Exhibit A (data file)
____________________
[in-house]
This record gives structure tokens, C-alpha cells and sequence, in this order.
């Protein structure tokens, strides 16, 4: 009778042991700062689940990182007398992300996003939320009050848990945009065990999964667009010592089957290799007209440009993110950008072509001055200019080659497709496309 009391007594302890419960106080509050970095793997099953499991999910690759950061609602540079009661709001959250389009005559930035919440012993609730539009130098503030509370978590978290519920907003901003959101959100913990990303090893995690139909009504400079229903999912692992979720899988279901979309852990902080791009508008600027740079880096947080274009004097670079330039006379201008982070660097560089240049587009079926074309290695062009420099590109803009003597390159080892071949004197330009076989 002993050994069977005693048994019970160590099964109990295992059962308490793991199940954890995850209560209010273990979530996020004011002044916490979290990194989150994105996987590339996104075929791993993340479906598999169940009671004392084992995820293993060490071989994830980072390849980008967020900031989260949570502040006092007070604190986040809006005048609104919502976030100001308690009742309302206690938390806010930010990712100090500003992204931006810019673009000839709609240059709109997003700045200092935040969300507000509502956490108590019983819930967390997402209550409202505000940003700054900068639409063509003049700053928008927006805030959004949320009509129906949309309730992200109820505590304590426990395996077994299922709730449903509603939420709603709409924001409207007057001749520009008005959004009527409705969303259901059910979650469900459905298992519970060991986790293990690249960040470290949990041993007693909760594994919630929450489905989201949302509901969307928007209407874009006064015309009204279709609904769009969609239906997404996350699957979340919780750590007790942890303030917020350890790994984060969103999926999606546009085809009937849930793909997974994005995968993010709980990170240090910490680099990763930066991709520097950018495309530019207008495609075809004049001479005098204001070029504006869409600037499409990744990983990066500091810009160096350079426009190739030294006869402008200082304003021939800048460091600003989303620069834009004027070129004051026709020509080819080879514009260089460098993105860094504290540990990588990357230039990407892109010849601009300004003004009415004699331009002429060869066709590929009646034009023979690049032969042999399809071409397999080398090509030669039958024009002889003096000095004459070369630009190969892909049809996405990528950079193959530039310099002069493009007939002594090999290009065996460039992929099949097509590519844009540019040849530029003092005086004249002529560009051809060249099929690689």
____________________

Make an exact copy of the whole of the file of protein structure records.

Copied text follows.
[in-house]
This record gives structure tokens, C-alpha cells and sequence, in this order.
């Protein structure tokens, strides 16, 4: 009778042991700062689940990182007398992300996003939320009050848990945009065990999964667009010592089957290799007209440009993110950008072509001055200019080659497709496309 009391007594302890419960106080509050970095793997099953499991999910690759950061609602540079009661709001959250389009005559930035919440012993609730539009130098503030509370978590978290519920907003901003959101959100913990990303090893995690139909009504400079229903999912692992979720899988279901979309852990902080791009508008600027740079880096947080274009004097670079330039006379201008982070660097560089240049587009079926074309290695062009420099590109803009003597390159080892071949004197330009076989 002993050994069977005693048994019970160590099964109990295992059962308490793991199940954890995850209560209010273990979530996020004011002044916490979290990194989150994105996987590339996104075929791993993340479906598999169940009671004392084992995820293993060490071989994830980072390849980008967020900031989260949570502040006092007070604190986040809006005048609104919502976030100001308690009742309302206690938390806010930010990712100090500003992204931006810019673009000839709609240059709109997003700045200092935040969300507000509502956490108590019983819930967390997402209550409202505000940003700054900068639409063509003049700053928008927006805030959004949320009509129906949309309730992200109820505590304590426990395996077994299922709730449903509603939420709603709409924001409207007057001749520009008005959004009527409705969303259901059910979650469900459905298992519970060991986790293990690249960040470290949990041993007693909760594994919630929450489905989201949302509901969307928007209407874009006064015309009204279709609904769009969609239906997404996350699957979340919780750590007790942890303030917020350890790994984060969103999926999606546009085809009937849930793909997974994005995968993010709980990170240090910490680099990763930066991709520097950018495309530019207008495609075809004049001479005098204001070029504006869409600037499409990744990983990066500091810009160096350079426009190739030294006869402008200082304003021939800048460091600003989303620069834009004027070129004051026709020509080819080879514009260089460098993105860094504290540990990588990357230039990407892109010849601009300004003004009415004699331009002429060869066709590929009646034009023979690049032969042999399809071409397999080398090509030669039958024009002889003096000095004459070369630009190969892909049809996405990528950079193959530039310099002069493009007939002594090999290009065996460039992929099949097509590519844009540019040849530029003092005086004249002529560009051809060249099929690689």